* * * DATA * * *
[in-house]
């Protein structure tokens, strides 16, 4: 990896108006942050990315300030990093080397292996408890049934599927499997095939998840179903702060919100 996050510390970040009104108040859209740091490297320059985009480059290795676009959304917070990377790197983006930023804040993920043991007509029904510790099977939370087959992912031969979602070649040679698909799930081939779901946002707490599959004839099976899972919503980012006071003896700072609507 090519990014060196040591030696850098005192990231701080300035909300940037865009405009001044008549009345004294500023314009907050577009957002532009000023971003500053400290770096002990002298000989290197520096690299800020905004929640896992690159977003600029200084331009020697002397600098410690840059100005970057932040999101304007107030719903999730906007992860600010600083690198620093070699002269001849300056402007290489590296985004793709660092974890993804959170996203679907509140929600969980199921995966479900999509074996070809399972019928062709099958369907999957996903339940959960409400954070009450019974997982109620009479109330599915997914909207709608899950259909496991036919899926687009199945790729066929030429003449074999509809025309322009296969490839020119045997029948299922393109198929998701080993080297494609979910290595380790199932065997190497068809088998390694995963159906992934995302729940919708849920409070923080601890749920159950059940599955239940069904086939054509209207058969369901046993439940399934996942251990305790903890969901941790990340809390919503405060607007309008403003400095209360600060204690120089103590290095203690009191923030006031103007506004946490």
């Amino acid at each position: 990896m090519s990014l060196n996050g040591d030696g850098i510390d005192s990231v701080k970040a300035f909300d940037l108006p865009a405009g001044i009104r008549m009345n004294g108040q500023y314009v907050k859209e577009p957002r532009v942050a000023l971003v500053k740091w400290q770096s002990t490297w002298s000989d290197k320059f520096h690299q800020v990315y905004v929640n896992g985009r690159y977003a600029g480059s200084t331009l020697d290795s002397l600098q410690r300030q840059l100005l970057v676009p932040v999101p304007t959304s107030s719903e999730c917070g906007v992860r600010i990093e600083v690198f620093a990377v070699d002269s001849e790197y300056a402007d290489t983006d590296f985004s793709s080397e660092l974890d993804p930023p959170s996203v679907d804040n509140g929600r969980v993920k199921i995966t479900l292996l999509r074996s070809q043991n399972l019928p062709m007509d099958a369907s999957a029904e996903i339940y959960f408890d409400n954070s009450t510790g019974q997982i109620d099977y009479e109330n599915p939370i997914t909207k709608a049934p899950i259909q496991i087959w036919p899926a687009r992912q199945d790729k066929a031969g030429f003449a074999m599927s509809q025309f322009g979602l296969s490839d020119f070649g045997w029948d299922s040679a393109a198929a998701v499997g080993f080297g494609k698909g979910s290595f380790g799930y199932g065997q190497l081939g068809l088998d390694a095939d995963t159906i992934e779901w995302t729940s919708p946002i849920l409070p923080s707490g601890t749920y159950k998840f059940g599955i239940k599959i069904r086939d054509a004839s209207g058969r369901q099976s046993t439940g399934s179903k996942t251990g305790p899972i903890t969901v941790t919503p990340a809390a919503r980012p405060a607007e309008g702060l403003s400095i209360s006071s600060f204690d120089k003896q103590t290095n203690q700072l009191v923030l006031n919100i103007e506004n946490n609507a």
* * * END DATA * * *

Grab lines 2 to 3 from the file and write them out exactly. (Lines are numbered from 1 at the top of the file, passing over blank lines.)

């Protein structure tokens, strides 16, 4: 990896108006942050990315300030990093080397292996408890049934599927499997095939998840179903702060919100 996050510390970040009104108040859209740091490297320059985009480059290795676009959304917070990377790197983006930023804040993920043991007509029904510790099977939370087959992912031969979602070649040679698909799930081939779901946002707490599959004839099976899972919503980012006071003896700072609507 090519990014060196040591030696850098005192990231701080300035909300940037865009405009001044008549009345004294500023314009907050577009957002532009000023971003500053400290770096002990002298000989290197520096690299800020905004929640896992690159977003600029200084331009020697002397600098410690840059100005970057932040999101304007107030719903999730906007992860600010600083690198620093070699002269001849300056402007290489590296985004793709660092974890993804959170996203679907509140929600969980199921995966479900999509074996070809399972019928062709099958369907999957996903339940959960409400954070009450019974997982109620009479109330599915997914909207709608899950259909496991036919899926687009199945790729066929030429003449074999509809025309322009296969490839020119045997029948299922393109198929998701080993080297494609979910290595380790199932065997190497068809088998390694995963159906992934995302729940919708849920409070923080601890749920159950059940599955239940069904086939054509209207058969369901046993439940399934996942251990305790903890969901941790990340809390919503405060607007309008403003400095209360600060204690120089103590290095203690009191923030006031103007506004946490």
């Amino acid at each position: 990896m090519s990014l060196n996050g040591d030696g850098i510390d005192s990231v701080k970040a300035f909300d940037l108006p865009a405009g001044i009104r008549m009345n004294g108040q500023y314009v907050k859209e577009p957002r532009v942050a000023l971003v500053k740091w400290q770096s002990t490297w002298s000989d290197k320059f520096h690299q800020v990315y905004v929640n896992g985009r690159y977003a600029g480059s200084t331009l020697d290795s002397l600098q410690r300030q840059l100005l970057v676009p932040v999101p304007t959304s107030s719903e999730c917070g906007v992860r600010i990093e600083v690198f620093a990377v070699d002269s001849e790197y300056a402007d290489t983006d590296f985004s793709s080397e660092l974890d993804p930023p959170s996203v679907d804040n509140g929600r969980v993920k199921i995966t479900l292996l999509r074996s070809q043991n399972l019928p062709m007509d099958a369907s999957a029904e996903i339940y959960f408890d409400n954070s009450t510790g019974q997982i109620d099977y009479e109330n599915p939370i997914t909207k709608a049934p899950i259909q496991i087959w036919p899926a687009r992912q199945d790729k066929a031969g030429f003449a074999m599927s509809q025309f322009g979602l296969s490839d020119f070649g045997w029948d299922s040679a393109a198929a998701v499997g080993f080297g494609k698909g979910s290595f380790g799930y199932g065997q190497l081939g068809l088998d390694a095939d995963t159906i992934e779901w995302t729940s919708p946002i849920l409070p923080s707490g601890t749920y159950k998840f059940g599955i239940k599959i069904r086939d054509a004839s209207g058969r369901q099976s046993t439940g399934s179903k996942t251990g305790p899972i903890t969901v941790t919503p990340a809390a919503r980012p405060a607007e309008g702060l403003s400095i209360s006071s600060f204690d120089k003896q103590t290095n203690q700072l009191v923030l006031n919100i103007e506004n946490n609507a």